One day, the coronavirus pandemic will be over, even though that might seem like a far-off fantasy. There’s some reason to believe the delta variant has peaked, even though the United States is still averaging around 2,000 deaths per day, and if we’re lucky, we may be able to say in a year or so that it has receded to the point where it no longer determines the contours of our daily lives.

But none of us will avoid having our perspective on our country, the world and our relations to one another shaped by this long, dark period. When it’s over, we can’t forget what it taught us. And who it revealed people to be.

We have to remember that this was, above all, the politicized pandemic. And it didn’t have to be that way.

Consider this remarkable statistic from analyst Charles Gaba: In the bluest counties, since the beginning of July there have been approximately 9 covid-19 deaths per 100,000 population. In the reddest counties, there have been 47 deaths per 100,000 population.

The pandemic was unequally distributed at its outset, hitting places like New York particularly hard. But that was a matter of population density shaping pathways of infection. What’s happening now is in no small part a choice.

We’re seeing it absolutely everywhere: In Congress, in your state legislature, at your local school board, in all the places where people interact and certainly in conservative media, much of which has become an engine of anti-vaccine lies and propaganda.

This politicization is being shaped not just by the right, but by the Trumpian political style of performative belligerence — in other words, being a jerk in the loudest and most public way you can. After watching so many videos of Donald Trump fans screaming at public officials over masks, no one is surprised when, after New York creates an indoor vaccination mandate, a huge group storms a food court, leading gleeful cheers of “F--- Joe Biden!” and “Trump won!”

All while hospitals in one place after another are overwhelmed with unvaccinated covid patients.

There has never been a national crisis into which politics didn’t intrude at least to some degree. But this pandemic is different in just how saturated it was with politics from its very outset. That’s the genesis of the story: How Trump and his administration downplayed, denied and mishandled the crisis in its early stages, all to gain political advantage they could have had by simply trying to make sure as few Americans died as possible.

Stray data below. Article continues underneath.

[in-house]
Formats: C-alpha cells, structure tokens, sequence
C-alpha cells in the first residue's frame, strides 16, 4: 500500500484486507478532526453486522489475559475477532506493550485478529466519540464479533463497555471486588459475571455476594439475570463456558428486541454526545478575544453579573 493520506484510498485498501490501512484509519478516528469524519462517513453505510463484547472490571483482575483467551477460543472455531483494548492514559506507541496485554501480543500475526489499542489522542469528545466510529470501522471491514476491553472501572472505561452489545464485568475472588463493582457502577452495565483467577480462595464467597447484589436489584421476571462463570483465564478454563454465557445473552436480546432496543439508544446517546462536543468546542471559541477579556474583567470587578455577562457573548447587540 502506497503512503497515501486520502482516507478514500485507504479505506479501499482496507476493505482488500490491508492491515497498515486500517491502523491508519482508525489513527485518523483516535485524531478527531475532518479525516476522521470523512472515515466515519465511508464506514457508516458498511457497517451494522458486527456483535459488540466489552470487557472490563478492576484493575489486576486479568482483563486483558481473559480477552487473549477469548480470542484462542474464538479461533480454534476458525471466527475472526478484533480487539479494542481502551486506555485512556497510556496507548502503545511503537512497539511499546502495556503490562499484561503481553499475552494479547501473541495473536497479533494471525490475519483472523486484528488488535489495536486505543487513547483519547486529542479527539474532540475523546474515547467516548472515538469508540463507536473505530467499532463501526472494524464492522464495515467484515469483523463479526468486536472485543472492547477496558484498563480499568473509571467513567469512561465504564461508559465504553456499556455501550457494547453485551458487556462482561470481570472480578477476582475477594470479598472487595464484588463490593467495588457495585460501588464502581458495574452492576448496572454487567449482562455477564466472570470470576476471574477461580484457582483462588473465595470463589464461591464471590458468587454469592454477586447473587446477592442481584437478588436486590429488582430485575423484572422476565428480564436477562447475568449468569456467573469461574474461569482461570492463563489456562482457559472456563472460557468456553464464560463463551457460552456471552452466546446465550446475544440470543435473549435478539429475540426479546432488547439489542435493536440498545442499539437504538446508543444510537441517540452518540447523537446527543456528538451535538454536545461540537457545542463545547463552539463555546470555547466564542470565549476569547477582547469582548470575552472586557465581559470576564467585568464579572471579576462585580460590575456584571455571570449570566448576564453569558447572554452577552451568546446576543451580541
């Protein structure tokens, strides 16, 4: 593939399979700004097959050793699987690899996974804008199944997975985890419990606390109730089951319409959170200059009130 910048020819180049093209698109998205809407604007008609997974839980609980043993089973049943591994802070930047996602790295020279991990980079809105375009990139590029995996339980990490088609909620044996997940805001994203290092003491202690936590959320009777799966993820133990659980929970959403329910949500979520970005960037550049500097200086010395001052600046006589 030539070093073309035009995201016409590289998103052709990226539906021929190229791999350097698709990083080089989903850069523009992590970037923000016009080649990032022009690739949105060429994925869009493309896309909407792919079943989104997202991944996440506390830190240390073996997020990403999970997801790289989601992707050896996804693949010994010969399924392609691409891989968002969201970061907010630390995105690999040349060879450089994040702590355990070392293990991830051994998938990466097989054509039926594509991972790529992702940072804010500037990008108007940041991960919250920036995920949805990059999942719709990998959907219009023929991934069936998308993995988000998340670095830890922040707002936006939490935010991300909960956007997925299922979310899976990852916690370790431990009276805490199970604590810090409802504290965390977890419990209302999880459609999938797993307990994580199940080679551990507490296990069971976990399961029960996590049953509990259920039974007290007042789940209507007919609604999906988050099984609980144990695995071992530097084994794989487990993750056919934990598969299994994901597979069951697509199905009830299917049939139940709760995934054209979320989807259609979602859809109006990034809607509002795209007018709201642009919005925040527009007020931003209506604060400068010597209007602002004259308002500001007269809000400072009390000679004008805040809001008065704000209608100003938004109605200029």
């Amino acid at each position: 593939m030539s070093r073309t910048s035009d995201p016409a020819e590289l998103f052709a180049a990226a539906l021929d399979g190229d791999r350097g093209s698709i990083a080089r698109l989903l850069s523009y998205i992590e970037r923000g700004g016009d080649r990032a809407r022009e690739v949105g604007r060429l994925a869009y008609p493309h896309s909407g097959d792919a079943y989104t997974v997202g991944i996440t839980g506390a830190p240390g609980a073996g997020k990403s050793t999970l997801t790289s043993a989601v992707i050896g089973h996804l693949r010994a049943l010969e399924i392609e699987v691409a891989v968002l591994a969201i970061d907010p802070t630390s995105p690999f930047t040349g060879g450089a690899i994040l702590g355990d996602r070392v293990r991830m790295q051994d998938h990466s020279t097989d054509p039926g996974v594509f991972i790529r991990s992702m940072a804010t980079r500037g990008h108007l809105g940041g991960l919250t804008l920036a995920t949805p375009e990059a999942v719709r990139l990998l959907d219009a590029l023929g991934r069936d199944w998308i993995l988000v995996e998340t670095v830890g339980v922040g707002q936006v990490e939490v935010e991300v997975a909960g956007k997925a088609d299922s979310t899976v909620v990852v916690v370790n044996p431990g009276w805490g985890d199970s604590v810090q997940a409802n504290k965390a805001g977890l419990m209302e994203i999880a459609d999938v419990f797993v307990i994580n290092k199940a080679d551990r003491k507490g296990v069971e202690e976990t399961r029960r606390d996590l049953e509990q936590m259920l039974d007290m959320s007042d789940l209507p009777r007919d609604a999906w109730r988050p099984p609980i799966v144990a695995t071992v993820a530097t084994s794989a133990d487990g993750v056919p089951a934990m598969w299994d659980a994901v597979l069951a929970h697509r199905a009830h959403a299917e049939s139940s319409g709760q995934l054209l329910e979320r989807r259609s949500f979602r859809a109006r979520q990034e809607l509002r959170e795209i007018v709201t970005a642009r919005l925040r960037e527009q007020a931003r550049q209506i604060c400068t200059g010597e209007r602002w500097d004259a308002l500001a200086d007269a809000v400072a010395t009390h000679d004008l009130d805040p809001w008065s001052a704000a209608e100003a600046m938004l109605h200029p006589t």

They thought turning the pandemic into a partisan battle was the clever thing to do, and in some cases said so openly. Trump intentionally started fights with governors in the pandemic’s early stages, Jared Kushner said in the spring of 2020, so they could be the target of public anger. Then, when the pandemic ended and everyone went back to normal, it would be a political boon for Trump, because “the opening is going to be very popular.”

When Kushner said that, around 39,000 Americans had died of covid. At current rates we’ll hit 700,000 deaths a week from now.

Of course, both Democratic and Republican officials made mistakes along the way. Often it was because of uncertainty: Our understanding of the virus evolved over time, we didn’t always know which measures were necessary or effective, and public behavior is hard to predict. But only the right has shown such stunning denial, cynicism and indifference to human suffering.

Today, only a small number of Republican officials seem genuinely committed to minimizing the number of deaths and ending the pandemic. A much larger number of them treat vaccine denialism the way they do their base’s belief that the 2020 election was fraudulent: They indulge it, treat it with a wink and a nod, and find ways to thunder at President Biden for being too aggressive in his public health decisions. Which makes everything worse.

When we look back on this period, we should remember that there were plenty of countries where the pandemic wasn’t politicized the way it was here. They still suffered, as people did everywhere. They sometimes had disagreements about the best course of action at a particular moment.

But the pandemic didn’t tear them apart. It didn’t take their existing political divisions and crank them up to 11. It didn’t set their citizens against one another and cause angry confrontations in restaurants and grocery stores. Their most influential public figures didn’t try to make opposition to public health measures a core element of partisan identity. Their conspiracy theorists and quack cure purveyors were kept at the fringes, not given nightly forums on national television.

Like the idea of life after the pandemic, the thought of what could have been had we dealt with covid-19 sanely from the beginning seems like a fantasy. But it was possible — and nobody who prevented it from happening should be forgiven.